ROME — Pope Francis said on Wednesday that he was watching the “disturbing social unrest” in the United States with “great concern,” adding his voice to those of other world leaders who have spoken up about the days of unrest across the United States after the death of a black man in Minneapolis.
“We cannot tolerate or turn a blind eye to racism and exclusion in any form and yet claim to defend the sacredness of every human life,” the pope said in his weekly general audience.
He said he was praying for “the repose of the soul of George Floyd and of all those others who have lost their lives as a result of the sin of racism.”
The pope was the latest religious or government leader to react to the turmoil in the United States, where, for more than a week, tens of thousands of people have staged daily peaceful protests and impassioned marches across the country. The looting that has followed demonstrations in recent days has somewhat tapered off.
The protests erupted after Mr. Floyd, a 46-year-old black security guard, died after his neck was pinned under a white police officer’s knee for nearly nine minutes in Minneapolis last week. The officer has been fired and charged with second-degree murder, and three other officers were charged with aiding and abetting murder. The killing, captured on video, was the spark for the outpouring of anger and anguish expressed in demonstrations in more than 140 cities.
The pope’s comments came a day after Christian leaders criticized President Trump for using two religious sites in Washington for what they said were acts of political theater. On Monday, Mr. Trump posed holding a Bible outside the historic St. John’s Episcopal Church, and on Tuesday he and the first lady spent about 10 minutes inside the St. John Paul II National Shrine.
The pope called for “national reconciliation and peace” and said the recent violence on U.S. streets was “self-destructive and self-defeating.” Like his predecessors, Pope Francis has often used his weekly addresses to the faithful — a general audience each Wednesday and a prayer on Sundays — to weigh in on global matters and issues of social justice. He has tackled subjects like human trafficking and migration, climate change and its impact on the poor, and access to universal health care, which have been among the cornerstones of his papacy.
The pope’s condemnation of racism and calls for justice in the aftermath of Mr. Floyd’s death echoed comments from other current and former leaders.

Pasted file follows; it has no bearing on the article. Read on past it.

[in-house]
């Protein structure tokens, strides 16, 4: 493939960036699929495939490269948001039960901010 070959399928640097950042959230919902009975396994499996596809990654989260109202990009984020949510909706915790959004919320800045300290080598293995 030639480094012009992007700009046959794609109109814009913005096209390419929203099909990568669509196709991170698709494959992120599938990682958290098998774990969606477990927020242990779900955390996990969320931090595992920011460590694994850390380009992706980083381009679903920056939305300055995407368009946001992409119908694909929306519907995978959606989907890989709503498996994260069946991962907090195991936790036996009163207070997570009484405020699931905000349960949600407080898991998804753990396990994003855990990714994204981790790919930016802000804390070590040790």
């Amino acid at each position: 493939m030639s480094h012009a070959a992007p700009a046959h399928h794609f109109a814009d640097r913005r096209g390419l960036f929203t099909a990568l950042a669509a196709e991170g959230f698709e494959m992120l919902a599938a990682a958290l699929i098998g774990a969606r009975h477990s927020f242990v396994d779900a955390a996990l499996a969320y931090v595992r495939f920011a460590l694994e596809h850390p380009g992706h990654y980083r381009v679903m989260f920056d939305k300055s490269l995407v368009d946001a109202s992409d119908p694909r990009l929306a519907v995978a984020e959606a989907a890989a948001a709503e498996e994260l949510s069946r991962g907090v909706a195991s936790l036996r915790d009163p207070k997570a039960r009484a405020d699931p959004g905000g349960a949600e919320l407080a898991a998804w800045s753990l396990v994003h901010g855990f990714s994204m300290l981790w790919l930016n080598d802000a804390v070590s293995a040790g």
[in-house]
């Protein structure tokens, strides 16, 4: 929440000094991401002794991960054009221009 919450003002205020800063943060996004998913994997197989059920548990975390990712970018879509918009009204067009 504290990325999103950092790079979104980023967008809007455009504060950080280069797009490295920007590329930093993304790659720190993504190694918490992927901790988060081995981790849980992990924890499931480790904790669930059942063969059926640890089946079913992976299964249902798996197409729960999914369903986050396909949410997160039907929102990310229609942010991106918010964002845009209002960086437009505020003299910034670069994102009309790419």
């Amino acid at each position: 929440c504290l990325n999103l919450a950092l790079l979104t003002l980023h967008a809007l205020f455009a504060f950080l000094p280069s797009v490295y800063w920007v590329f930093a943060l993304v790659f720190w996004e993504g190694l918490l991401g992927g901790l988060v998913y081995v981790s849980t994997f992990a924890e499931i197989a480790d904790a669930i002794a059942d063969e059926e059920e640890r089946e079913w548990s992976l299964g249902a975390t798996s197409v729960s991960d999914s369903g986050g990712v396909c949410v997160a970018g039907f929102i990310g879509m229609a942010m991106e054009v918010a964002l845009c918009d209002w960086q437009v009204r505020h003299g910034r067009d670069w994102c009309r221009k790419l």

Former President Jimmy Carter
Mr. Carter on Wednesday issued a statement in support of the protests but condemning the violence.
“Rosalynn and I are pained by the tragic racial injustices and consequent backlash across our nation in recent weeks,” he said. “Our hearts are with the victims’ families and all who feel hopeless in the face of pervasive racial discrimination and outright cruelty. We all must shine a spotlight on the immorality of racial discrimination. But violence, whether spontaneous or consciously incited, is not a solution.
“As a white male of the South, I know all too well the impact of segregation and injustice to African Americans. As a politician, I felt a responsibility to bring equity to my state and our country.”
“We need a government as good as its people, he said, “and we are better than this.”
Former President George W. Bush
On Tuesday, Mr. Bush praised peaceful protesters and called for empathy for people seeking justice.
“Laura and I are anguished by the brutal suffocation of George Floyd and disturbed by the injustice and fear that suffocate our country,” he said in a statement. “It remains a shocking failure that many African Americans, especially young African-American men, are harassed and threatened in their own country.”
He said the “doctrine and habits of racial superiority, which once nearly split our country, still threaten our union.”
Former President Barack Obama
Mr. Obama, who has released two statements about the death of Mr. Floyd and plans to hold a forum on Wednesday afternoon, said millions of people were experiencing a shared anguish.
“It’s natural to wish for life ‘to just get back to normal’ as a pandemic and economic crisis upend everything around us,” he said on Friday. “But we have to remember that for millions of Americans, being treated differently on account of race is tragically, painfully, maddeningly ‘normal’ — whether it’s while dealing with the health care system, or interacting with the criminal justice system, or jogging down the street, or just watching birds in a park.”
Mr. Obama commented again on Monday, in an essay published on Medium, after the weekend’s protests expanded and turned violent in some cases.
“Let’s not excuse violence, or rationalize it, or participate in it,” he said. “If we want our criminal justice system, and American society at large, to operate on a higher ethical code, then we have to model that code ourselves.”
He also planned to hold an online forum on Wednesday evening.
Prime Minister Justin Trudeau of Canada
When asked on Tuesday what he thought of Mr. Trump’s call for military action against American protesters and the tear-gassing of peaceful demonstrators to make way for a photo-op, Mr. Trudeau paused at his lectern for 21 uncomfortable, televised seconds.
“It is a time for us as Canadians to recognize that we too have our challenges,” he said, adding, “There is systemic racism in Canada.”
Catherine Porter contributed reporting from Toronto.